• More 400's for Kerron Clement as well. Yes, Clement is one of the world's best over the hurdles. He's run 47.24, won two World titles and an Olympic silver. But anyone that has watched him hurdle and cringed watching him trying to negotiate the barriers in the final straight has to have wondered what he could accomplish if he would get the hurdles out of his way! Even though he runs sans barriers infrequently he still owns the WR indoors (44.57) and has cruised 44.48 outdoors. Having watched both his powerful finish at the end of hurdle races, and watched him run his share of relay legs, I have to believe that this man has 43-mid waiting inside him.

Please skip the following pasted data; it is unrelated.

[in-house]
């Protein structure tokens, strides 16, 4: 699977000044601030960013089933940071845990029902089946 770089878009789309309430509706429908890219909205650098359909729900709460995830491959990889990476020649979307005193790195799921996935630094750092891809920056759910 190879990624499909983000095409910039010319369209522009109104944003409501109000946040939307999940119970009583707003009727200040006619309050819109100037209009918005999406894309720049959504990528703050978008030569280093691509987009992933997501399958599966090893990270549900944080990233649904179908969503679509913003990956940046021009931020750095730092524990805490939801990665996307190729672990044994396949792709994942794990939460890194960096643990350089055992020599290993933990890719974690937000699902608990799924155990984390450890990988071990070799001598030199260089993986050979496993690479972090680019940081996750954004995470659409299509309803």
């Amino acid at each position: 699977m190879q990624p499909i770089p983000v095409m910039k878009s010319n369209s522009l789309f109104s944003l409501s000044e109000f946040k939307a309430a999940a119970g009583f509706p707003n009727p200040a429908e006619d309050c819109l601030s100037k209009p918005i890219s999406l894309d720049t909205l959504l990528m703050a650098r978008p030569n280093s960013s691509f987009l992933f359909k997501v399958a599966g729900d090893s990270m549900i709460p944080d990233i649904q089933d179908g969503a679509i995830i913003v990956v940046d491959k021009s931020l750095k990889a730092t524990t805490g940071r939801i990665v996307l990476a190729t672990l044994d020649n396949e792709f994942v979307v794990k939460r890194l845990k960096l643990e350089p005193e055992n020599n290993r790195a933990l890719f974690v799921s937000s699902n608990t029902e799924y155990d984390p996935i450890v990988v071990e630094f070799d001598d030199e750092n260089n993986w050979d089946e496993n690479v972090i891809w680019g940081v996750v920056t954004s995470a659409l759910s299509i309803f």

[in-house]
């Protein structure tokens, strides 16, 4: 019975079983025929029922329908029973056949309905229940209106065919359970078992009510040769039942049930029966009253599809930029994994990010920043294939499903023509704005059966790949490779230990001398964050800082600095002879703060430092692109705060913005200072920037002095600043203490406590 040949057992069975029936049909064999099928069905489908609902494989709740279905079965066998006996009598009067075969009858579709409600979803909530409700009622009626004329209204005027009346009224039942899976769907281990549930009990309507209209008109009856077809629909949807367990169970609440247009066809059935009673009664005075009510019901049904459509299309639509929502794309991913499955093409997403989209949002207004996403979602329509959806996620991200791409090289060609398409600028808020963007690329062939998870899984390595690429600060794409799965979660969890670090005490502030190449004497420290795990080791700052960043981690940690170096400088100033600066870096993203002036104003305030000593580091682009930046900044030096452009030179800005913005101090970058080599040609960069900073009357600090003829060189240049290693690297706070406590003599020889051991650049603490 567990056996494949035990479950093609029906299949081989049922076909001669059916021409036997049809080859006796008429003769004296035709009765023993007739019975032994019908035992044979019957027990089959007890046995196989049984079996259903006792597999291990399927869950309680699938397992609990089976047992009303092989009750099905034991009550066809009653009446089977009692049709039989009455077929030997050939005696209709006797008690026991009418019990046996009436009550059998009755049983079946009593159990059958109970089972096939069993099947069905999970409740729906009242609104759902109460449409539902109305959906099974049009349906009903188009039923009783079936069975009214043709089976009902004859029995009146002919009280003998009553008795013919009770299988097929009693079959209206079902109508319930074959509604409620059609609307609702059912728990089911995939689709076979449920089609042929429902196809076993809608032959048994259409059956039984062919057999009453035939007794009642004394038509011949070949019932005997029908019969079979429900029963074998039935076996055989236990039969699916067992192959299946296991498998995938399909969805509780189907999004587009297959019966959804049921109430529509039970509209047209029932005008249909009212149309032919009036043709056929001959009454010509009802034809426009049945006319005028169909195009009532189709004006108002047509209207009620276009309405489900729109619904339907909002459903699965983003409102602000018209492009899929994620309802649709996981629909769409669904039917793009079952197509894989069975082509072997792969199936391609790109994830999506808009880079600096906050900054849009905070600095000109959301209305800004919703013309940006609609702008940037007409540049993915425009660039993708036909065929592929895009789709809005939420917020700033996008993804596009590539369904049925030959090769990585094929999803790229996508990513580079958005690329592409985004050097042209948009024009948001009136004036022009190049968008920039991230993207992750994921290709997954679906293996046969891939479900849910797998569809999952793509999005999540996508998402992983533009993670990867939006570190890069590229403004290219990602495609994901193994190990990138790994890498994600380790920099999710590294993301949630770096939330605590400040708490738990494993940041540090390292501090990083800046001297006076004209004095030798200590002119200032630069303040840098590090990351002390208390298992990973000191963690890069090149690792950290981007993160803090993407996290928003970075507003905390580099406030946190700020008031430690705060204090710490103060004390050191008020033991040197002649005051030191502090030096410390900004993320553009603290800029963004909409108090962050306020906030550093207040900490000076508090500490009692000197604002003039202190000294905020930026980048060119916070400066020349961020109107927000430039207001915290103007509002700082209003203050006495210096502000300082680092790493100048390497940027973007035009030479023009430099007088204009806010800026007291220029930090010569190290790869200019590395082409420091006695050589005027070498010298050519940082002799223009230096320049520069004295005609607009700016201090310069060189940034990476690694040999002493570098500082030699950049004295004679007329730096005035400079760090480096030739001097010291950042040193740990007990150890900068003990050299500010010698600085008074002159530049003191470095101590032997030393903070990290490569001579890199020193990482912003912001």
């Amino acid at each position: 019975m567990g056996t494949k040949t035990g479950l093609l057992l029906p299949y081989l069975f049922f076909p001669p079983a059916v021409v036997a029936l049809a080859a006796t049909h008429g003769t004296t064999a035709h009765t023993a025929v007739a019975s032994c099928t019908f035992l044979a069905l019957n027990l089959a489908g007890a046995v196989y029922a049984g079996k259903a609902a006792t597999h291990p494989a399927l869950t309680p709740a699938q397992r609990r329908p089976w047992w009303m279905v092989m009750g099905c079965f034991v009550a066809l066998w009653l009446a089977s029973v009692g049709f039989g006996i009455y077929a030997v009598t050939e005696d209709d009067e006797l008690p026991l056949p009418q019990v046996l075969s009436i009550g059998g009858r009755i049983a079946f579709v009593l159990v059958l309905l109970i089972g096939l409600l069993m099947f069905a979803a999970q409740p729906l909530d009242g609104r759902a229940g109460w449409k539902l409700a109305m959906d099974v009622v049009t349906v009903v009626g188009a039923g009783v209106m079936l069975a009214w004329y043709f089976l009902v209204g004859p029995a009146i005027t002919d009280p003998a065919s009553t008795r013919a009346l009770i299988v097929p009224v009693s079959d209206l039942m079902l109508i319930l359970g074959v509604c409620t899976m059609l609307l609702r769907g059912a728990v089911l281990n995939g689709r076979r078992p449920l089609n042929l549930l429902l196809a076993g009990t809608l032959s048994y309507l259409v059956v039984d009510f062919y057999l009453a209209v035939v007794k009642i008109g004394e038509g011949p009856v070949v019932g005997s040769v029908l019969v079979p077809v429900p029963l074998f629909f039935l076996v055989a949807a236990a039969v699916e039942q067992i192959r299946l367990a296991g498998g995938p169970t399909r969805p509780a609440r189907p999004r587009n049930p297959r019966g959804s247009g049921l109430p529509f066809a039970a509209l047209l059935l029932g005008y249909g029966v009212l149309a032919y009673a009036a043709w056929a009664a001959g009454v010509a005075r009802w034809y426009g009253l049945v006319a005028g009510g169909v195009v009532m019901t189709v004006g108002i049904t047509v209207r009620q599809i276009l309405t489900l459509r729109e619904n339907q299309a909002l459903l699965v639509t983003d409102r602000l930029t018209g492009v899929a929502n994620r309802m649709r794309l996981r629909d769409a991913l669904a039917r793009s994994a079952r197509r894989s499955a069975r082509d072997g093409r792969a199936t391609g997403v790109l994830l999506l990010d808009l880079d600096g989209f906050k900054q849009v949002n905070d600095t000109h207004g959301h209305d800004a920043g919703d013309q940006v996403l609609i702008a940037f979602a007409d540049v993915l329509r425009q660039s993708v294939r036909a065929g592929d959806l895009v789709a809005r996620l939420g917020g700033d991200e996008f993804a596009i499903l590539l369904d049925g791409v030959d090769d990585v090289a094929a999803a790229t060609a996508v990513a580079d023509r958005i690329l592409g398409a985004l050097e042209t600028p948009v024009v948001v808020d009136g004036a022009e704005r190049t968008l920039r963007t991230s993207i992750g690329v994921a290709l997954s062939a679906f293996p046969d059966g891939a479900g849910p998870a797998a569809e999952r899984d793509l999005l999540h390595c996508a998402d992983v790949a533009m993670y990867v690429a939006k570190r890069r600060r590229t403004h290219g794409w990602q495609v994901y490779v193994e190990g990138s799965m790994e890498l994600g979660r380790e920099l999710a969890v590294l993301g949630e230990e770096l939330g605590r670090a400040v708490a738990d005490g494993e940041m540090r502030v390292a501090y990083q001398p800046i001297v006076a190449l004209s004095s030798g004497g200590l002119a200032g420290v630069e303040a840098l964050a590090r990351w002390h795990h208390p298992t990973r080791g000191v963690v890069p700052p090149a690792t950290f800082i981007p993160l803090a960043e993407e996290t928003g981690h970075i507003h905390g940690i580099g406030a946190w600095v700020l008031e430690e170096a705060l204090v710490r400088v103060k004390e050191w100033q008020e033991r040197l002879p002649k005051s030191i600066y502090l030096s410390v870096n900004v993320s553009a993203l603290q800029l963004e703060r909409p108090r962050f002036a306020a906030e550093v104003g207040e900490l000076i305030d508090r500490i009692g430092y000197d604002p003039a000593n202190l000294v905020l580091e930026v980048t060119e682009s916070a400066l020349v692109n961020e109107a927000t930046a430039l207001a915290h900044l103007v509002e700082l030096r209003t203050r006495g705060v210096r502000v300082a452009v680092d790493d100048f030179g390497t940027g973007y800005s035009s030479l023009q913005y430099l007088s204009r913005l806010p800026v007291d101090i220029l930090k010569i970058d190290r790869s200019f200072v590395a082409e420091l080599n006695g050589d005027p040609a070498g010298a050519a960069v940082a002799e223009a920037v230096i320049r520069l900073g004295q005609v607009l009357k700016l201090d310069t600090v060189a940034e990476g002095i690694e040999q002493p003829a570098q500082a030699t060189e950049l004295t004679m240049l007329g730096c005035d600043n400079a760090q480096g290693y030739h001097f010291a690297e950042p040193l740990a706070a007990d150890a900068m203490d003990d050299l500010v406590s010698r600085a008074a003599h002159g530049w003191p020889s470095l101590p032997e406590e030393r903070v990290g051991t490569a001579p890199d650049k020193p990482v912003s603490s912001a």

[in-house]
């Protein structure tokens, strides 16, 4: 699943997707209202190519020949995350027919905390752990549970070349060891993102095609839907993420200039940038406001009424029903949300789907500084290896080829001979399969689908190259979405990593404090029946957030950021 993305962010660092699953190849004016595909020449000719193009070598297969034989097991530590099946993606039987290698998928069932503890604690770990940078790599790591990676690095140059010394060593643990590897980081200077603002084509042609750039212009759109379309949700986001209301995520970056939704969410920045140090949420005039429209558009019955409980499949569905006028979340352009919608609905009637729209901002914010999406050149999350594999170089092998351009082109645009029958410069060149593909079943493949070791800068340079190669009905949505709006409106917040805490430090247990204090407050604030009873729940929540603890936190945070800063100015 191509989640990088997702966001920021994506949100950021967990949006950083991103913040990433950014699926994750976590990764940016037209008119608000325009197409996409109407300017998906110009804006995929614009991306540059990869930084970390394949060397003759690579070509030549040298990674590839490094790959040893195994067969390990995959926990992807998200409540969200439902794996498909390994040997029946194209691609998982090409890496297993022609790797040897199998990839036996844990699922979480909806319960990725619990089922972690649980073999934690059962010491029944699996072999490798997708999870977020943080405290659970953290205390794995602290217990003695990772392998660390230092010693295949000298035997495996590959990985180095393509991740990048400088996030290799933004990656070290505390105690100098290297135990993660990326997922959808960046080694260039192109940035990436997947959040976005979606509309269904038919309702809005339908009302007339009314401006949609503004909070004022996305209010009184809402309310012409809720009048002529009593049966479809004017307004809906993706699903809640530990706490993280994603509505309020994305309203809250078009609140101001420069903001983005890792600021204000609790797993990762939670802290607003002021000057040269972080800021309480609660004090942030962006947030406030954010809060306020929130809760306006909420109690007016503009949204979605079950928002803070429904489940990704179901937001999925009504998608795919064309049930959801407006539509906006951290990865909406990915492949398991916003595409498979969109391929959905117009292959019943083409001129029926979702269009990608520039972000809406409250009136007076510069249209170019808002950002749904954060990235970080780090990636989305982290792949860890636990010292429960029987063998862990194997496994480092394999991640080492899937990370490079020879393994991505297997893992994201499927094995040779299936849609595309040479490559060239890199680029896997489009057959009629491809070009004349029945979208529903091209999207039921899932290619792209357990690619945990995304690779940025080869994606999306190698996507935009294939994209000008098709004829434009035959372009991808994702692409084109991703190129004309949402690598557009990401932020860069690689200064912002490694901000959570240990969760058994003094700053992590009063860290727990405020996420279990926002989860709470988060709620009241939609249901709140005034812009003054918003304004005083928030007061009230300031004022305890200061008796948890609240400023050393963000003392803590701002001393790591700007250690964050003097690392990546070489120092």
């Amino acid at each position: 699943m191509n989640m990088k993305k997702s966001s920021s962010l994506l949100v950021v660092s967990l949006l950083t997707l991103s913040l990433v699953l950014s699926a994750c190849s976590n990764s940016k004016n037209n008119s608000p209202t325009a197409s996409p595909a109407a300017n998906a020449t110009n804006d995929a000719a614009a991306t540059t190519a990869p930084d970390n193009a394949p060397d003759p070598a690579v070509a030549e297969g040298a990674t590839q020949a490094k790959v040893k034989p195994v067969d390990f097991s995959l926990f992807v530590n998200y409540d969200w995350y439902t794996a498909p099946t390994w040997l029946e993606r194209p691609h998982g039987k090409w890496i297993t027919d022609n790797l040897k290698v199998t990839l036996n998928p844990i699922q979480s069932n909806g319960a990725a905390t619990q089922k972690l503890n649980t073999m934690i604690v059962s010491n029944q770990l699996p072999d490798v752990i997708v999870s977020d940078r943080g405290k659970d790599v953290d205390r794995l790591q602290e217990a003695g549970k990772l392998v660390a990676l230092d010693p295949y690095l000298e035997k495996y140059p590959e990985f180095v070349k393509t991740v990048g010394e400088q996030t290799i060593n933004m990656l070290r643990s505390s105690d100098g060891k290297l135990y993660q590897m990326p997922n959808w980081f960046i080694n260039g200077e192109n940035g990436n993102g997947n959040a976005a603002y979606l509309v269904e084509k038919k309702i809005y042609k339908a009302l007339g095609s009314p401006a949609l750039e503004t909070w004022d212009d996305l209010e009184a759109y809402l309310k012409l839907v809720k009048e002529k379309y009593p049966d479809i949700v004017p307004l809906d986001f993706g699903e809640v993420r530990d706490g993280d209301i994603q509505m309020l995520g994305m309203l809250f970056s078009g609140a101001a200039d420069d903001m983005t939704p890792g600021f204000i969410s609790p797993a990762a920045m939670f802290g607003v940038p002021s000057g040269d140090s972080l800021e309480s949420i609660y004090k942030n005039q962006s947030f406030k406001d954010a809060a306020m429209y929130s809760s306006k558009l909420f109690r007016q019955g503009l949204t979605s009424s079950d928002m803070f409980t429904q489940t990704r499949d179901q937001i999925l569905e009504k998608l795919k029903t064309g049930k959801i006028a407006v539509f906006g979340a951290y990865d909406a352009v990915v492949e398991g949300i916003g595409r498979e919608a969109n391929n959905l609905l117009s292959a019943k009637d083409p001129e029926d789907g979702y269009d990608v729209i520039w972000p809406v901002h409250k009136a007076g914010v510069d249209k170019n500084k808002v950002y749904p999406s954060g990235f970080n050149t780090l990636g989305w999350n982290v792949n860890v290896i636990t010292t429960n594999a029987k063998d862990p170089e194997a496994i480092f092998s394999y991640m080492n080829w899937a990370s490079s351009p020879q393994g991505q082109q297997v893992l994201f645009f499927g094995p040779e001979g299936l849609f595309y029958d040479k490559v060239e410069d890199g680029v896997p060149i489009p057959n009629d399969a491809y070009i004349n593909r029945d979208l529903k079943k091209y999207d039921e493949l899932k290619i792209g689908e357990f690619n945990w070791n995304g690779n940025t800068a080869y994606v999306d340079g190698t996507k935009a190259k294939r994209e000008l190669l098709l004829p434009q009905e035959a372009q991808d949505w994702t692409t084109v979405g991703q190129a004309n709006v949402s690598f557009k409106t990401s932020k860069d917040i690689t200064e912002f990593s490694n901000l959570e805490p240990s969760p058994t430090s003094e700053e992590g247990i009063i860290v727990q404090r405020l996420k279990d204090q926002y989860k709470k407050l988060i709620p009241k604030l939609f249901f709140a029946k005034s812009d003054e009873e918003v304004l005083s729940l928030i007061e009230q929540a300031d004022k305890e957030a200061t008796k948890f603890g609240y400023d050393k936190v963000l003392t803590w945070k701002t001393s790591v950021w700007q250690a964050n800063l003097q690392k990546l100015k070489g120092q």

• More guts and consistency for Maggie Vessey. She is one of the world's best - on the clock. When you run 1:57.84 you've entered elite territory as a woman. Now "she" needs to believe it, stop running in the back of the pack like she doesn't belong, and attack the race. Watching her stay back there and then come charging up over the final 200 reminds me of so many high school runners that are afraid they will die if the go out too fast. Vessey has run enough now to know how good she really is. But I keep getting the feeling that she's not yet believing it. But like the lion in the Wizard of Oz, her courage is already there, and she will see that she has used it several times already if she will just look back at her accomplishments. I think she's an AR (currently 1:56.40) waiting to happen if she will just believe.